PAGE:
Slinx Neoprene Water Sock
Great inexpensive sock that works well for insulating in canyon hikes.
- 3ish mm thick neoprene
- Kept feet from freezing in 50 degree water for 11 hours
- Flush seams don't bulk up
- Don't pickup mucky water stink
- Not waterproof
- Have to buy online
I've always used water shoes and wool socks for canyoneering, but at the recommendation of a trusted friend, we tried wearing "normal" hiking shoes and neoprene socks for some canyon adventures.
We were in a rush, so decided to hit up Amazon and just get whatever could get to us quickly. We decided upon the Slinx Neoprene Water Sock. These sell from a variety of vendors for $12 - $15 bucks.
We tried these in some canyons in Utah's San Rafael Swell and they worked out well. I wear a men's and decided to go with a Large as I didn't want it to be tight and stretch out any of that 3mm of neoprene. My wife is a women's 6 and went with a small. These sizes turned out perfect. Tight enough without any loose bunching.
I measured the neoprene—which is a bit tough as the only exposed area is wrapped in nylon. But, I'd say it is a solid 3mm, maybe even a little more.
Seams are all flush on the interior and after 40 plus miles so far, I don't see any signs of wear.
The bottom and sides have hard "beads" that are designed to prove some grip if used without shoes. This actually worked pretty well in our shoes, I could feel the grip when clinging to walls.
These were inexpensive and I had low expectations, but they have been really solid. We spent 5-ish hours in them hiking 6 miles in the San Rafael Swell. Then another 12 hours hiking 20+ miles with them on the Escalante River. And most recently and their crowning achievement, October in Zion's Narrows. We did the 18-mile top down approach and wore these the entire time, roughly 11 hours. Temps at 7AM were in the low 30's and the high was in the low 50's. Our feet were wet, but not frozen.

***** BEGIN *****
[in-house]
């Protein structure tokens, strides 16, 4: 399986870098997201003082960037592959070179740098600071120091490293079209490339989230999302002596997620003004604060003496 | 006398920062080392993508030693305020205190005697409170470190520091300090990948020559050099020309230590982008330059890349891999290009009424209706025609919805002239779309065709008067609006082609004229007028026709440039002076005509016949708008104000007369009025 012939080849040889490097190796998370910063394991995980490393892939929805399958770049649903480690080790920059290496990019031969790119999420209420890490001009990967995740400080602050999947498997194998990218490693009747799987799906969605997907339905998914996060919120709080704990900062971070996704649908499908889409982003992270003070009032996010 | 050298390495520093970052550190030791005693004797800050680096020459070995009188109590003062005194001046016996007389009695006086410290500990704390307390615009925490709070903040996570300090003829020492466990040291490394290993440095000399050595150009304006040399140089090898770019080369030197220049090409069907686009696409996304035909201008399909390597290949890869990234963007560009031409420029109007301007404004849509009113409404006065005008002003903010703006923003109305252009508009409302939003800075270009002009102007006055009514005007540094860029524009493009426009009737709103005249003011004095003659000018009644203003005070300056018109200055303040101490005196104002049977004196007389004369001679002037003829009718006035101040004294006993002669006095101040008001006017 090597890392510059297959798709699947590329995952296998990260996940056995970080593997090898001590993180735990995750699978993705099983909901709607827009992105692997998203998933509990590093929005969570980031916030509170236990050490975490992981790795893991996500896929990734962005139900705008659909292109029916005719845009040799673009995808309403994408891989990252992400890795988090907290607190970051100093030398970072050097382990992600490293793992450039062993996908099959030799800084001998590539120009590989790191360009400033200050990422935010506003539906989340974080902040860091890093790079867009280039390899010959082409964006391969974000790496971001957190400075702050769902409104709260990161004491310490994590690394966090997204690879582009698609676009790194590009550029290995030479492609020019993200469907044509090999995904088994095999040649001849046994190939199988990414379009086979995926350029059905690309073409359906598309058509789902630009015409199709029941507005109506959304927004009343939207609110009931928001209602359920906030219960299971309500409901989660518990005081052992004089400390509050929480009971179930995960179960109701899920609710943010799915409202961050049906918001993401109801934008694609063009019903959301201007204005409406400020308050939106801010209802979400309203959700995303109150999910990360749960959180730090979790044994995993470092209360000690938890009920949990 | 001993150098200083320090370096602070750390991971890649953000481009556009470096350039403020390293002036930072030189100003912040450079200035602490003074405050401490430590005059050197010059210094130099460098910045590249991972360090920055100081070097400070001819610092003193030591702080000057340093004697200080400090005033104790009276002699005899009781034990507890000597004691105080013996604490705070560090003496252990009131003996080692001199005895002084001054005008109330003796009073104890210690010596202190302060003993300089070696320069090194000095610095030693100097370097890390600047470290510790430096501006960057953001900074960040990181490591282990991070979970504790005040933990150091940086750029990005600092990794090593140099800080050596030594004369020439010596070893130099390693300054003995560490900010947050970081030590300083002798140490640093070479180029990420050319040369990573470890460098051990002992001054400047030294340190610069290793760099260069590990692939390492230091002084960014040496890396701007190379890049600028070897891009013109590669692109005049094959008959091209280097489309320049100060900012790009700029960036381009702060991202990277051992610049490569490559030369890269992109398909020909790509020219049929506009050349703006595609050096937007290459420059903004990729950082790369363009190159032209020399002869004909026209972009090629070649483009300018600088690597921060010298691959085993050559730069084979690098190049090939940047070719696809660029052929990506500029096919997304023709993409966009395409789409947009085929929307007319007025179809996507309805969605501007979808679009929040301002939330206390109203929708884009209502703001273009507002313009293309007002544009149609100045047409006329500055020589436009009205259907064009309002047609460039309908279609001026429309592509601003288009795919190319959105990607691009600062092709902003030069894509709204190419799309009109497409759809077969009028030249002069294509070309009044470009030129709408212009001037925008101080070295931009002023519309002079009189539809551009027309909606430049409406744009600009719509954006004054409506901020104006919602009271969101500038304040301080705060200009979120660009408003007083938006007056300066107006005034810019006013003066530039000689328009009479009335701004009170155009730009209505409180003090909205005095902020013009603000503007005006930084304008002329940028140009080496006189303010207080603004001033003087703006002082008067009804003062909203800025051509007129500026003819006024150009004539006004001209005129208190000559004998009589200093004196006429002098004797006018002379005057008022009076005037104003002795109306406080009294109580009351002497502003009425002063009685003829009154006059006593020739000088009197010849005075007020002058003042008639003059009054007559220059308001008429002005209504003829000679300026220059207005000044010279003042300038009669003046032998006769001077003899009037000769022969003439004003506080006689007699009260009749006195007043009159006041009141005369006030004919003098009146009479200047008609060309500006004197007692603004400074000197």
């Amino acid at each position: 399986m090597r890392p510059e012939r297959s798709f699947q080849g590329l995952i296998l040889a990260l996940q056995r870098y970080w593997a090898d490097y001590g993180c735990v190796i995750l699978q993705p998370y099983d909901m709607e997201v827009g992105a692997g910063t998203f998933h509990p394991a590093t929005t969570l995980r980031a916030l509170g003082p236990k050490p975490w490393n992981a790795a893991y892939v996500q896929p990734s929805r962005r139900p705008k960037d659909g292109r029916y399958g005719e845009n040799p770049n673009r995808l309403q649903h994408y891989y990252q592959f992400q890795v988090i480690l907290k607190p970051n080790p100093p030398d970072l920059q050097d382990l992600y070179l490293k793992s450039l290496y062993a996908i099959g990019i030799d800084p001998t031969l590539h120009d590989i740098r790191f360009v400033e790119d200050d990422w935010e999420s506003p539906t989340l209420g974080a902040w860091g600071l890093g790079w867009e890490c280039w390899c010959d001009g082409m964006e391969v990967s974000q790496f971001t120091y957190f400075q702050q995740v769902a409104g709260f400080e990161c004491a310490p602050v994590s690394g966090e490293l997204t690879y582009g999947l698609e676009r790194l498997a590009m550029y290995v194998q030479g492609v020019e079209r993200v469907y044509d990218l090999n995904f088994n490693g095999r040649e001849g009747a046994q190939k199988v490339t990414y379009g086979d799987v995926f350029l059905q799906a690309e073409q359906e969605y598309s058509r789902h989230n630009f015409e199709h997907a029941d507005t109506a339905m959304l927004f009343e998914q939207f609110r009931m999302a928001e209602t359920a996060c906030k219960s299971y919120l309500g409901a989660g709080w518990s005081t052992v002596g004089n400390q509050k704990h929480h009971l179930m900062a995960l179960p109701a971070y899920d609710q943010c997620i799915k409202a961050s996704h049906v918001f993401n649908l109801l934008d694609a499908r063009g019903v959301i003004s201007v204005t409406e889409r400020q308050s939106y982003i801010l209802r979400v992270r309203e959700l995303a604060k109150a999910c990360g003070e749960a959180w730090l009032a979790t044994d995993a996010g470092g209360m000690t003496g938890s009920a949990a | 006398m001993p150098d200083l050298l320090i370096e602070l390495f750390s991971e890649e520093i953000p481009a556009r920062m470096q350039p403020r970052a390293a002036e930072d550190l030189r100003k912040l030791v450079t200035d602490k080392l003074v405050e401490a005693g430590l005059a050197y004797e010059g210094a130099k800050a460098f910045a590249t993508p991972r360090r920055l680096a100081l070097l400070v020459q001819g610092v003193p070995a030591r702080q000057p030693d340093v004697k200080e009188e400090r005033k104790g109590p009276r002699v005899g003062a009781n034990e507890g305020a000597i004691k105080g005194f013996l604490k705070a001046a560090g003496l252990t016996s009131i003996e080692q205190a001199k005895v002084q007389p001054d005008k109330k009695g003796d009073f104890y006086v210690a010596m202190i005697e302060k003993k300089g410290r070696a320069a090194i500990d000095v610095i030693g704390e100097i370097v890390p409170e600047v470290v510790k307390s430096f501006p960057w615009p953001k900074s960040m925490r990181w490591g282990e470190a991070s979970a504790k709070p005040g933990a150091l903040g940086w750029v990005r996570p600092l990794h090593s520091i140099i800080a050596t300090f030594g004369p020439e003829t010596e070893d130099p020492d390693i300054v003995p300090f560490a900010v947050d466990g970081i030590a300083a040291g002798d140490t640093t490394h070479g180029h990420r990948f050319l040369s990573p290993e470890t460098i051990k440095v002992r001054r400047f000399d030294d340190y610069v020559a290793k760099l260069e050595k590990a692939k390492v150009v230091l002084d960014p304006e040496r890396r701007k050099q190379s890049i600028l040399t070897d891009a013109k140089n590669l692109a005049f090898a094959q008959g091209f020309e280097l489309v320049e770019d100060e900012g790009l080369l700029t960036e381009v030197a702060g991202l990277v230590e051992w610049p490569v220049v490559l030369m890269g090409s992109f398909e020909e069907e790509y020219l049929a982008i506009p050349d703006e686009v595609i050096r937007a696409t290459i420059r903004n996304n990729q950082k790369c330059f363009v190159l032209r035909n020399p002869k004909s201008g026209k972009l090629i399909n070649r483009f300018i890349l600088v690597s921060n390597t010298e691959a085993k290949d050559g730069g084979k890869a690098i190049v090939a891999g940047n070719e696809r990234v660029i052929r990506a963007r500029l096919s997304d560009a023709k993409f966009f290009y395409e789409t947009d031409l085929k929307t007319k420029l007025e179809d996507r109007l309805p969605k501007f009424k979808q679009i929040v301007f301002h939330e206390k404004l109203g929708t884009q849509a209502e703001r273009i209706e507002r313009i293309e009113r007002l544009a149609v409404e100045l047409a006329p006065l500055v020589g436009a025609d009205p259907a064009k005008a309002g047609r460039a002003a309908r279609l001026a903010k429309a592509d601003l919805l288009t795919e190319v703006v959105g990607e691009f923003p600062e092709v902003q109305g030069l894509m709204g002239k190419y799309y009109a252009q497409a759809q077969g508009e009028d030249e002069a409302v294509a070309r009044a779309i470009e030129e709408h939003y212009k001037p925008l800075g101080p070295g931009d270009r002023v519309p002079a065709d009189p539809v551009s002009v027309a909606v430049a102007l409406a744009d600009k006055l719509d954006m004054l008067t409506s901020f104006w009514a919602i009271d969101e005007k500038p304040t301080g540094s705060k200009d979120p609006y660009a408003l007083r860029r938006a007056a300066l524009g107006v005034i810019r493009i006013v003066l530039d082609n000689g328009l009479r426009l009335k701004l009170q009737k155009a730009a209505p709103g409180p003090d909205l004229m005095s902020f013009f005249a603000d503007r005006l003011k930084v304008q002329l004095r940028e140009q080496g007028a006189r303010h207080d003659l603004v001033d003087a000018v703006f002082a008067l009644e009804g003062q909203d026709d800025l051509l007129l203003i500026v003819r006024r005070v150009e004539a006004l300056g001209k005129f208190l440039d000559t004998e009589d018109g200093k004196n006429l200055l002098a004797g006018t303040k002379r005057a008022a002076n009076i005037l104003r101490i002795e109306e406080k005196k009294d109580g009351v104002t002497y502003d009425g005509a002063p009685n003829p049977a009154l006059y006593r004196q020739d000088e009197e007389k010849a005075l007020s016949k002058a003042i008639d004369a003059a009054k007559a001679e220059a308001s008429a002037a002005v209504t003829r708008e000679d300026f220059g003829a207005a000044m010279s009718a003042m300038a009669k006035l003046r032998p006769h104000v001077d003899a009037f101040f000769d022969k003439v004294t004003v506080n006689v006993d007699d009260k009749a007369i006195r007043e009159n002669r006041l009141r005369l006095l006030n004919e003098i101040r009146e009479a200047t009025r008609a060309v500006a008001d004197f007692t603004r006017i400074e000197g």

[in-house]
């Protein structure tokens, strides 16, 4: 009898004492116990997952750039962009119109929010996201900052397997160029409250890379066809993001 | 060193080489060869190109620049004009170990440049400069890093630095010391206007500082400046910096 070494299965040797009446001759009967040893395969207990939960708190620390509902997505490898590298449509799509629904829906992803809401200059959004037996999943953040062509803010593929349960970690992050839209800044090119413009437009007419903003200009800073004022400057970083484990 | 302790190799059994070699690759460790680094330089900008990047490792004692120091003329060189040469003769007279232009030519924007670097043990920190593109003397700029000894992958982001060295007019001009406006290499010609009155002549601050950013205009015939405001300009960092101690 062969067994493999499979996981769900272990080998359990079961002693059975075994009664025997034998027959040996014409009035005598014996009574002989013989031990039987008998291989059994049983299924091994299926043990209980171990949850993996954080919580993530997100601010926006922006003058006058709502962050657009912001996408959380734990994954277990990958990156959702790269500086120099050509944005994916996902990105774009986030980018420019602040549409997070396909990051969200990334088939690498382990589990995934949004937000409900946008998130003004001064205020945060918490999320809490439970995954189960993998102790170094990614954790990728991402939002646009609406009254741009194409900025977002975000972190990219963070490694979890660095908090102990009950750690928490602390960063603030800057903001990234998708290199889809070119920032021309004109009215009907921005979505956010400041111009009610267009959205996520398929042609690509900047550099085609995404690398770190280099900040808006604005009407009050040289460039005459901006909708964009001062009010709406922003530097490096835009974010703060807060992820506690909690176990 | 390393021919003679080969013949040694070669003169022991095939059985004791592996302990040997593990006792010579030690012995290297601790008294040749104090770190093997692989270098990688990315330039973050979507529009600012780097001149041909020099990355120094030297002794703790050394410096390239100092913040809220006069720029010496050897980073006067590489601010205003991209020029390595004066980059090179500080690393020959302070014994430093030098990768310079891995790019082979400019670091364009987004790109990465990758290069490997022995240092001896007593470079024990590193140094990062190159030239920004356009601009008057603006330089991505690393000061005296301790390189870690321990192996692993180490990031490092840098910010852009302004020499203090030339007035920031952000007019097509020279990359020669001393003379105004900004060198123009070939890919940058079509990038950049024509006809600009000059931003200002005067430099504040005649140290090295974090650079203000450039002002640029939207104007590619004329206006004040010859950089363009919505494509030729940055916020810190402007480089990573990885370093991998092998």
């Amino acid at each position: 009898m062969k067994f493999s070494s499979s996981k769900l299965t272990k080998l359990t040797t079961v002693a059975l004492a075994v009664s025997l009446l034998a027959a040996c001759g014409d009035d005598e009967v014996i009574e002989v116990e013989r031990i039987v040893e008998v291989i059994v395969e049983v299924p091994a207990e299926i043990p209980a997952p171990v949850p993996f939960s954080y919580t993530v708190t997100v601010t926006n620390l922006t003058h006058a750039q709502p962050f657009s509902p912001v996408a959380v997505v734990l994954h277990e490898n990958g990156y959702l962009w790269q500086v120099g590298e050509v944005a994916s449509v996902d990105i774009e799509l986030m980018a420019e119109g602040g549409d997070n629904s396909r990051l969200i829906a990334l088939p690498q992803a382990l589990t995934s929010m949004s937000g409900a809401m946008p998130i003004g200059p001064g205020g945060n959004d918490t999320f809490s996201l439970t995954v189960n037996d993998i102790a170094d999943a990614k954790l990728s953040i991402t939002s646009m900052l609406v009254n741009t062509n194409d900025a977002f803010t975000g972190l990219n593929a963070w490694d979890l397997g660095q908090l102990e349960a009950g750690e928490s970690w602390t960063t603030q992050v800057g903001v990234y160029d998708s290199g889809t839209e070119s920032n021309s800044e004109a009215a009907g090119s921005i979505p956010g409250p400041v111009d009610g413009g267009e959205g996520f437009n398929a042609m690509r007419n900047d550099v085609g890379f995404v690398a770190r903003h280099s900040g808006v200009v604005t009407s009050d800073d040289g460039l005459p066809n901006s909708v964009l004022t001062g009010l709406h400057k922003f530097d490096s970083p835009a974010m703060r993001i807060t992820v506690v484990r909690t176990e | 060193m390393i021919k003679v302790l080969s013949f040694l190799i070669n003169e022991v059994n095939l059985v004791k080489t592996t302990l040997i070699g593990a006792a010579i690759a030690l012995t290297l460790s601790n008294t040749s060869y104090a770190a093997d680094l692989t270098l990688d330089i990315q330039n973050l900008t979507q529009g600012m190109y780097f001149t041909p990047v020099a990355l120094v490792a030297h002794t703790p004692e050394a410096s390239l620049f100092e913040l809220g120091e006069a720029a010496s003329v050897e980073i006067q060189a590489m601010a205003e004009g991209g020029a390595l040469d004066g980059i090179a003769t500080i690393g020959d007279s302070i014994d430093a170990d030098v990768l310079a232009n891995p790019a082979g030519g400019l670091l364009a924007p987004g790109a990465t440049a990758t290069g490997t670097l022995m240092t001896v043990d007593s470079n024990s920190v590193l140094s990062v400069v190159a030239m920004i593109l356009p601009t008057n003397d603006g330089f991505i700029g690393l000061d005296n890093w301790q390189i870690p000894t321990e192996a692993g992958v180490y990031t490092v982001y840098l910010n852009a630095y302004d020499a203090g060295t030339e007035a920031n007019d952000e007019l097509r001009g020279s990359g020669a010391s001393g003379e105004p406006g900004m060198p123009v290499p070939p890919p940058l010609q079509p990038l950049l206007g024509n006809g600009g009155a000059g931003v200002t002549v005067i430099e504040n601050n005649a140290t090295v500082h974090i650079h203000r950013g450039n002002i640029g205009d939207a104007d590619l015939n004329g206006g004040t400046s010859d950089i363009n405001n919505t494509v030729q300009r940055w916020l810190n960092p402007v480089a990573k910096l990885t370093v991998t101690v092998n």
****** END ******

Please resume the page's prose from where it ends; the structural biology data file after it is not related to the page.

The combo of the Slinx water sock and Salomon Ultra X trail shoes worked great. The Salomons are not waterproof so water drained from them well. The socks, also not waterproof, allowed water to get in, then drain out. But the key is this combo kept our feet, I won't say warm, but more than 50 degrees!
The only issue we experienced was having to stop every 5 or so miles to empty out sand that had worked into the shoe between the sock and insole. After each hike we had to rinse them pretty vigorously in a bucket of water to get all the sand out. But so far, no stink from some not very good smelling water in the swell and little if any wear is detectable.
This is our first pair of neoprene socks. Previously we relied on wool and lycra which works, but the socks are really never the same after.
Source: bought it new
Price Paid: $12
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Reviewers Paid: $12.00